A remarkable fact from this morning’s Washington Post:
Tobacco crops in Southside and southwest Virginia once fueled the state’s economy. But in recent years, some farmers have turned to soybeans, hay and cattle. Others folded. The number of tobacco farms in Virginia has been cut by half. In 1997, Virginia tobacco farms produced 118,000 pounds of tobacco. Last year, they produced 46,000 pounds.
“It disappeared in the matter of two decades. It was so dramatic it’s almost indescribable,” said Neal E. Noyes, the [Tobacco Indemnification and Community Revitalization Commission’s] executive director.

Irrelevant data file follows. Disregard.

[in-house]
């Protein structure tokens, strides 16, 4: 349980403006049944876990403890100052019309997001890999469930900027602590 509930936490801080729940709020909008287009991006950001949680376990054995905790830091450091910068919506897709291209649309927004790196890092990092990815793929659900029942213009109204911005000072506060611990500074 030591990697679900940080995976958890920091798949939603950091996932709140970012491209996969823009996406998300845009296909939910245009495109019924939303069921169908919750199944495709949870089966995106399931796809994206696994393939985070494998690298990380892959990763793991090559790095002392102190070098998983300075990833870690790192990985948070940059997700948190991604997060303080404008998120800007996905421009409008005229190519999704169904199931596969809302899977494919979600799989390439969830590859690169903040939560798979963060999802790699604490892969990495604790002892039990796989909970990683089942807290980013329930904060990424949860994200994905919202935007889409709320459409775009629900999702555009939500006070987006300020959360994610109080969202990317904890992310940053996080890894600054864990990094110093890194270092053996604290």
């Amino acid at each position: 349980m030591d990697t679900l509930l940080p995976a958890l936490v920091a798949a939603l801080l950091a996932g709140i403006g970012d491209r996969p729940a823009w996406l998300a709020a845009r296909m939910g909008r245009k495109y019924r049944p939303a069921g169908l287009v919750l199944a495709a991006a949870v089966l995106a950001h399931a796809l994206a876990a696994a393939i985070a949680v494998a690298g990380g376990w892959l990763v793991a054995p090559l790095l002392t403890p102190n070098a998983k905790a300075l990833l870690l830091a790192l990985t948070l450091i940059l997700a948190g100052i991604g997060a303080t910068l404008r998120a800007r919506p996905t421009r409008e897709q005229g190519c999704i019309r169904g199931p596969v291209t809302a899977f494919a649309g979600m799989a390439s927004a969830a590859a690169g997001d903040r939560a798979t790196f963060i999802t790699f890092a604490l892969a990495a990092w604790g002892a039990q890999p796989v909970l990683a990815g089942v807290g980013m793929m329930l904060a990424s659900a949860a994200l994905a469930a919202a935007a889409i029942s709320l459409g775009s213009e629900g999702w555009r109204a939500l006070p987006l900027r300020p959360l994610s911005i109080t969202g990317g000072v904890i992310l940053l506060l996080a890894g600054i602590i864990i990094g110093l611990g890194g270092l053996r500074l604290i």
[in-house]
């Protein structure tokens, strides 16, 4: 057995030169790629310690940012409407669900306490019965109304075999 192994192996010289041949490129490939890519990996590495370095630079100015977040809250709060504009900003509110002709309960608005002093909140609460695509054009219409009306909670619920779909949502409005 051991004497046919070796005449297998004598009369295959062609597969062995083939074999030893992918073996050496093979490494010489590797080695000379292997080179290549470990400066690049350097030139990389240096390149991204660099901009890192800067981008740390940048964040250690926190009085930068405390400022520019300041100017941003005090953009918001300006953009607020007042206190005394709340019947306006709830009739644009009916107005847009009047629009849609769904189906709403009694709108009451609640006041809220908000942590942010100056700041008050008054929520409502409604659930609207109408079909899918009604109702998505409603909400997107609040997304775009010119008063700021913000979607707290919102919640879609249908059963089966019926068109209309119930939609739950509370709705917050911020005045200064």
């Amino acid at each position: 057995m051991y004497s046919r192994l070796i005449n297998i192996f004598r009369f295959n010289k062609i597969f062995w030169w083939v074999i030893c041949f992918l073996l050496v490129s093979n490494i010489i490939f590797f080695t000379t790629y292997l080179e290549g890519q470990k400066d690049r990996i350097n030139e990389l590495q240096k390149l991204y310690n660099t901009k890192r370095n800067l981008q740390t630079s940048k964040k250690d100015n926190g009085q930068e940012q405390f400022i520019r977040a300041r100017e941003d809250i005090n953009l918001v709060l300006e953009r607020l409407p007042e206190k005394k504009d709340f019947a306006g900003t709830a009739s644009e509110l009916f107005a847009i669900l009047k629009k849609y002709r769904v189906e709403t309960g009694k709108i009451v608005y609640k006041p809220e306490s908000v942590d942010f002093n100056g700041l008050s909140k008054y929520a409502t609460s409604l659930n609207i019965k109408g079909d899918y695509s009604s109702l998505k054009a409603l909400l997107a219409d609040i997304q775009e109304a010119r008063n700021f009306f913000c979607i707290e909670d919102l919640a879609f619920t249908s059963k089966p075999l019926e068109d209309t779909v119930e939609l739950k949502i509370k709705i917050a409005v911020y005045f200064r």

It’s worth going back to Rhys Isaac‘s Pulitzer Prize-winning book, The Transformation of Virginia 1740–1790 (1982), in order to be reminded of how central tobacco has been to Virginia. I don’t mean only that it was economically important, that it “once fueled the state’s economy.” I mean that, in Isaac’s words, it was, with corn, one of “the twin staffs of life.” It dominated Virginians’ understanding of the landscape, of time, of the social order, and yes, of economics. Tobacco was money, literally.
So are we on the brink of a tobacco-less Virginia now? What does that mean for Virginia, or are we already living what it means?